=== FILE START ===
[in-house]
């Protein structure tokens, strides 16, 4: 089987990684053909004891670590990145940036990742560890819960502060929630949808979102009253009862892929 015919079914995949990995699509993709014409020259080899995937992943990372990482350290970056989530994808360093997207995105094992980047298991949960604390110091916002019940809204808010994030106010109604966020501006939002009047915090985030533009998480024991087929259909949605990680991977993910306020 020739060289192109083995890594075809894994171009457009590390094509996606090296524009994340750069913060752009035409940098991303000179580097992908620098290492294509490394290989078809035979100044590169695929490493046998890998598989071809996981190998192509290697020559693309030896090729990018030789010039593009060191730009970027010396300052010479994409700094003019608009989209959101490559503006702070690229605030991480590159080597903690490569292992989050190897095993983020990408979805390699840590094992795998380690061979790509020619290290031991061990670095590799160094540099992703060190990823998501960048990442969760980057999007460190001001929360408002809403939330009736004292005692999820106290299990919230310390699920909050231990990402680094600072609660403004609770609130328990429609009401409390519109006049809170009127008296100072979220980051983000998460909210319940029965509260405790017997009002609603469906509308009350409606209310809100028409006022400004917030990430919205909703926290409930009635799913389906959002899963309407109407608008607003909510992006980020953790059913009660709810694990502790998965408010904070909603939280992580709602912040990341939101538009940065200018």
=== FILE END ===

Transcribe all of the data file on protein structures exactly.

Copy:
[in-house]
């Protein structure tokens, strides 16, 4: 089987990684053909004891670590990145940036990742560890819960502060929630949808979102009253009862892929 015919079914995949990995699509993709014409020259080899995937992943990372990482350290970056989530994808360093997207995105094992980047298991949960604390110091916002019940809204808010994030106010109604966020501006939002009047915090985030533009998480024991087929259909949605990680991977993910306020 020739060289192109083995890594075809894994171009457009590390094509996606090296524009994340750069913060752009035409940098991303000179580097992908620098290492294509490394290989078809035979100044590169695929490493046998890998598989071809996981190998192509290697020559693309030896090729990018030789010039593009060191730009970027010396300052010479994409700094003019608009989209959101490559503006702070690229605030991480590159080597903690490569292992989050190897095993983020990408979805390699840590094992795998380690061979790509020619290290031991061990670095590799160094540099992703060190990823998501960048990442969760980057999007460190001001929360408002809403939330009736004292005692999820106290299990919230310390699920909050231990990402680094600072609660403004609770609130328990429609009401409390519109006049809170009127008296100072979220980051983000998460909210319940029965509260405790017997009002609603469906509308009350409606209310809100028409006022400004917030990430919205909703926290409930009635799913389906959002899963309407109407608008607003909510992006980020953790059913009660709810694990502790998965408010904070909603939280992580709602912040990341939101538009940065200018």